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pendous work, by the comment of another writer, no less celebrated than himself in the annals of science, and whose memory will be for ever cherished, like his, by all the friends of Christianity. With a no less inquisitive than candid mind, Sir William Jones stands upon the very ground that Mr. Bryant had discovered; and from the various forms of Indian idolatry, from the deities, rites, and tenets of the earliest settlers upon the earth, he brings the recital of facts to corroborate, in many instances, the deductions of etymology. He supports the fabric of Christianity upon the same pillars which Mr. Bryant had reared; he investigates the corruptions of original revelation; traces them through all their impure streams from the fountain head; has brought the antiquity of those very writings, which modern infidelity had opposed to the Mosaic history, to corroborate and substantiate all its as.. sertions; has reduced their incomprehensible chronology to the scriptural periods of time, and confined their extended geography within the compass of the eastern hemisphere. In a word, he has enlightened our path through the mazes of the Pagan mythology, and shortened our way to those proofs which, however they might be deduced or illustrated from the fabulous records of Greece, might either be disputed from the scantiness of materials or the obscurity of the documents. If, therefore, we may think with the admirer of Mr. Bryant, whom we have just quoted, that there was a providence of God superintending his labours, surely we must also believe, that it
continued to be a guide in these researches; and when, after a course of the most laborious and minute investigation, we find it asserted by such a man, that the first eleven chapters of Genesis are true, or the whole fabric of our national religion is false, upon what ground will infidelity hold an argument? since what it might reject as matter of faith, is now submitted to rational determination; and they have no longer the easy task of ridiculing the revelations of Moses, but the difficult one of setting "aside the discoveries of Sir William Jones.*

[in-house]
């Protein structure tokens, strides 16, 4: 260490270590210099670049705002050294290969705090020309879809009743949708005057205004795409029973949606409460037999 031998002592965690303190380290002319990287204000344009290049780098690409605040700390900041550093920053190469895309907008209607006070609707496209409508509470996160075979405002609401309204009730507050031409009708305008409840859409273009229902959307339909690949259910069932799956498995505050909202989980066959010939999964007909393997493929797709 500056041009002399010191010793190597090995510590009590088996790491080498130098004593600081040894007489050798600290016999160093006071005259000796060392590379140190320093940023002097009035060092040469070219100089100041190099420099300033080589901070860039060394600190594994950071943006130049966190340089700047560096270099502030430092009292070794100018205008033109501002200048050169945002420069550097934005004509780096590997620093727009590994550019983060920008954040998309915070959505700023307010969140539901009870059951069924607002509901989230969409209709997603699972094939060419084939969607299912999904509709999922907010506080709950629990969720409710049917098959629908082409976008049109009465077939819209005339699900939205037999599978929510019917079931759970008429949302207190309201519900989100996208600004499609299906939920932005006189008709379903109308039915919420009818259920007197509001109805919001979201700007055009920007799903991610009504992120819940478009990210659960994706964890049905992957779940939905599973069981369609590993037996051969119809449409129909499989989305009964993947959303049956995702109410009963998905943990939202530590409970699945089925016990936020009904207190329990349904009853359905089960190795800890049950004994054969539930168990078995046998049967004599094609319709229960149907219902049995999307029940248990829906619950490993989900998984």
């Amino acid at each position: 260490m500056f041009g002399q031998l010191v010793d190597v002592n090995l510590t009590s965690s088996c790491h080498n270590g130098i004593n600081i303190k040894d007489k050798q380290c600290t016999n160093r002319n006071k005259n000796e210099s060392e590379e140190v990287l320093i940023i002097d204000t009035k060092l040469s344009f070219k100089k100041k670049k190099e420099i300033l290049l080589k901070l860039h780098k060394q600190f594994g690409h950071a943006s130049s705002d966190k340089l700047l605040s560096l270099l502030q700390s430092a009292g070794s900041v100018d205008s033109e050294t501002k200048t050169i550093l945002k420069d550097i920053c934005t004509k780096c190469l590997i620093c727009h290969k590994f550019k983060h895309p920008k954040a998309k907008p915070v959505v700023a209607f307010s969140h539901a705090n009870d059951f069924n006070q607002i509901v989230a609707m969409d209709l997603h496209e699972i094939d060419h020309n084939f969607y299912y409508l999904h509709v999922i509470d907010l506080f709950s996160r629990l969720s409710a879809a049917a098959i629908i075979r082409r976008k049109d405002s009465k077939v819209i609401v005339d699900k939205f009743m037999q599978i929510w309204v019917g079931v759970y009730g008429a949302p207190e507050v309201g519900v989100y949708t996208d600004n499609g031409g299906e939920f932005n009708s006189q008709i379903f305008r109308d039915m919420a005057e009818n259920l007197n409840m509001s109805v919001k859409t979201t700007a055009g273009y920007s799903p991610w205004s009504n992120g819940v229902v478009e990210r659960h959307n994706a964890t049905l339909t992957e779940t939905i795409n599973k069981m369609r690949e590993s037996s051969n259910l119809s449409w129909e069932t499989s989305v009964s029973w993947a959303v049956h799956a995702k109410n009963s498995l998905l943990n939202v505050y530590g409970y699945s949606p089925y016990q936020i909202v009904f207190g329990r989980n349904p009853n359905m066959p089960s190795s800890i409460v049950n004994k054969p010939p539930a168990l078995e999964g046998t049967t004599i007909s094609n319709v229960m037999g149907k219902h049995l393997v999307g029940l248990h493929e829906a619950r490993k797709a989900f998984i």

* It is almost needless to refer the reader to the Analysis of Ancient Mythology, by Mr. Bryant, and to the Asiatic Researches, under the direction of Sir W. Jones. In the latter, I would particularly recommend to his perusal the Dissertation on the Gods of Greece, Italy, and India; and the President's third Annual Discourse on the Hindus, vol.i. octavo edition, p. 221 and 415. The three discourses of the President, vol. ï. on the Arabs, the Tartars, and the Persians; on the Descent of the Afghans from the Jews, p.6%; on the Indian Zodiac, p. 289; on the Astronomy of the Hindus, p. 225. In vol. ïïi. the 8th and 9th Discourses of the President, more especially the latter, on the Origin and Families of Nations, p. 479; on the Indian Cycle of sixty years, p. 209; and the Lunar Year of the Hindus, p. 257. In vol. iv. (though we can no longer quote the records of the Society as under the inspection of their late illustrious head, yet we can quote them as animated by the same soul and spirit of enquiry) the Discourse on the Philosophy of the Asiatics, p. 165; Dissertation on Semiramis, p. 376; Account of the Cave in the Island of Elephanta-contain much curious matter. In the 5th volume (we think the preface to it, in form of advertisement, had better been omitted, as suggesting doubts without leading to any direct concluSion) the Dissertations on the Chronology of the Hindus, p. 241; on the Names of the Cabirian Deities, &c. p. 297; and on the religious
Though I have dwelt so long upon this subject, I should feel unpardonable in passing by the Indian Antiquities of Mr. Maurice, a compilation that entitles him to the thanks of the Christian world, and which ought to, be even more abundant for his late History of Hindoostan